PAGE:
A controversial debate at the Oxford Union was disrupted when protesters forced their way into a building.
The invitations to Nick Griffin (l) and David Irving were controversial
The BBC's Paul Moss, from The World Tonight, witnessed the angry scenes ahead of talks by BNP leader Nick Griffin and historian David Irving.
It was a far cry from the normal image of Oxford and its students.
Not a gown in sight, studies left behind for an evening, as hundreds of protesters besieged the Union Society, furious at the decision to invite the leader of the far-right British National Party to speak there, along with a historian who has denied that the holocaust ever happened.
Nick Griffin was bustled in surrounded by a phalanx of heavy set security guards.
David Irving's arrival was more low-key, but the presence of both set off a furious reaction among many students: "This has nothing to do with free speech," argued one protester, "it's about giving credibility to fascists, making them appear to be part of the mainstream."
Another insisted, perhaps more improbably that "I would rather be at home writing an essay," but, he added, "an institution which I'm a member of is giving a platform to fascists and that is totally unacceptable."
Banners were draped over the walls surrounding the Union Society, bearing anti-racist slogans, while chants reverberated through the narrow streets outside: "BNP - off the streets" and "Nazi scum - go home."
Many had travelled from other cities to join the demonstration. A student down from Birmingham said it was important to have more people outside than among the audience.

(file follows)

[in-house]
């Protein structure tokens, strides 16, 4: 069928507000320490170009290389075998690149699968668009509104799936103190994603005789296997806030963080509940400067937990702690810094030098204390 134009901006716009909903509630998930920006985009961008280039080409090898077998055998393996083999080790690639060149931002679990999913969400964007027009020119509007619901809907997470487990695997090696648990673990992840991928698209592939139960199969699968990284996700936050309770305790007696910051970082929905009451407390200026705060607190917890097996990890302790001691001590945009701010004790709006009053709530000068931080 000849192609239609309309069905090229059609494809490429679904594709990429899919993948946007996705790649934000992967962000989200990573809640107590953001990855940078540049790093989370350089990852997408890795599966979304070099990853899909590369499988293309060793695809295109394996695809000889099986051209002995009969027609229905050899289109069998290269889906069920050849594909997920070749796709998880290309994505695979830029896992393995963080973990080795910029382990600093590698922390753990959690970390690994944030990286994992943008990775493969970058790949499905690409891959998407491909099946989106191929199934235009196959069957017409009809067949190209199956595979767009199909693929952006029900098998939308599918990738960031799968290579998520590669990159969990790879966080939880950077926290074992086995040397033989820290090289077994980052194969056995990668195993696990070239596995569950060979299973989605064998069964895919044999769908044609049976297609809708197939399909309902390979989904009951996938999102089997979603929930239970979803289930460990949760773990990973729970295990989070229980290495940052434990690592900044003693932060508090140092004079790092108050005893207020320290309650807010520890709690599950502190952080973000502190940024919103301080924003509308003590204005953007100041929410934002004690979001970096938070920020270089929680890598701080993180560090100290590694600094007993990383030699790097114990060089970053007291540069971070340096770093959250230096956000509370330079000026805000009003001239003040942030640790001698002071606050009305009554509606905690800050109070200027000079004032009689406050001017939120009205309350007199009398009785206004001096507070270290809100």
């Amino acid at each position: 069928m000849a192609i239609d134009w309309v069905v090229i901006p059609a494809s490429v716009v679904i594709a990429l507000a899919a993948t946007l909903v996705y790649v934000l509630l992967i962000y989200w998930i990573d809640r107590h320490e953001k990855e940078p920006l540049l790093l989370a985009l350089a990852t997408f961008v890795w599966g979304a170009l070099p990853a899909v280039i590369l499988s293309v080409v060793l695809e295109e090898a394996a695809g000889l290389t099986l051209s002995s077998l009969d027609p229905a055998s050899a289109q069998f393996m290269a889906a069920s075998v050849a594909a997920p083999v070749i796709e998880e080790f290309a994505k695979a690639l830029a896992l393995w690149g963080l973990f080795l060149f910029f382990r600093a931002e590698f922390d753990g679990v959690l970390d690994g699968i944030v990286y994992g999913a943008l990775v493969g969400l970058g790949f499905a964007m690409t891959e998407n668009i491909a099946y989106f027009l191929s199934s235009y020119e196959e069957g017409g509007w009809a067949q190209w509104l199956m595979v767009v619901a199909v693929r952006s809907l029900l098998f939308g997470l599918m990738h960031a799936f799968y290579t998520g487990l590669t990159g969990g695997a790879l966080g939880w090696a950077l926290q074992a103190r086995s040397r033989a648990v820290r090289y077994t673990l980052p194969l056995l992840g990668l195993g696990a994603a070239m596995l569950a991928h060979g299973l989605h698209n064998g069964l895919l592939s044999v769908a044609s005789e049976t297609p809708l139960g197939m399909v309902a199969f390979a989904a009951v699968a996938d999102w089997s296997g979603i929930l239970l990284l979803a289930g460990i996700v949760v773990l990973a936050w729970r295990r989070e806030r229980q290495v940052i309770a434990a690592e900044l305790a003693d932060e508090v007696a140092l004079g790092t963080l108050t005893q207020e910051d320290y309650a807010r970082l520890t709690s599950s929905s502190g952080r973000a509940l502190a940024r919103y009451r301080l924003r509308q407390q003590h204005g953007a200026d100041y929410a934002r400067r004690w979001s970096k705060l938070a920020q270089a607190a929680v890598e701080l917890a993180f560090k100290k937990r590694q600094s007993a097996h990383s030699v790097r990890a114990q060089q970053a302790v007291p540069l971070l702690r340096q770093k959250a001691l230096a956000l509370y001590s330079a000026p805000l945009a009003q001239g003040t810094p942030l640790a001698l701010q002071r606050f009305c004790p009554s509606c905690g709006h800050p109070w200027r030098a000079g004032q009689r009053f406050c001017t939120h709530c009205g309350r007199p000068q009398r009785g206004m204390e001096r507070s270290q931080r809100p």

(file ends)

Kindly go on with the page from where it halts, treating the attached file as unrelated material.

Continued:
In fact, the audience for the debate was diminished because many Union Society members were not able to get in.
Police blocked both entrances to the building to hold the protesters at bay, but that prevented even some of those with tickets from entering.
The result was an odd collection of mini-debates breaking out in the surrounding streets, with protesters engaging Union Society members on the finer points of political theory.
One group supporting the event held a banner aloft bearing Voltaire's famous dictum: "I disapprove of your views, but would fight to the death for your right to express them."
The woman carrying it insisted she had no time for the BNP, but wanted the chance to hear its leader explain what he stands for: "It's exactly the kind of thing that university is supposed to be about," she said.
But not everyone would settle for verbal jousting alone.
About 50 protesters managed to break into the debating chamber, delaying the event from starting.
Police eventually managed to remove them, but with the audience also having trouble getting in, the debate did not get going until just before 10pm, an hour and a half later than scheduled.
Even then, the organisers decided to break it into two groups "for safety reasons."
So the BNP's Nick Griffin spoke in one room, while David Irving addressed students in another.
Nonetheless, the Oxford Union Society is insisting the event was a success, albeit a qualified one.
President Luke Tryl said: "I think fascism is awful and abhorrent, but the way to take on fascism is through debate.
"We had David Irving and Nick Griffin, both challenged and subjected to the proper scrutiny of students."
But Waymen Bennet of the organisation Unite Against Fascism said they had succeeded in all their aims.
He said: "I am proud to have stood with black people, white people, Jewish, non-Jewish, gay and straight, to stop a debate that had nothing to do with democracy."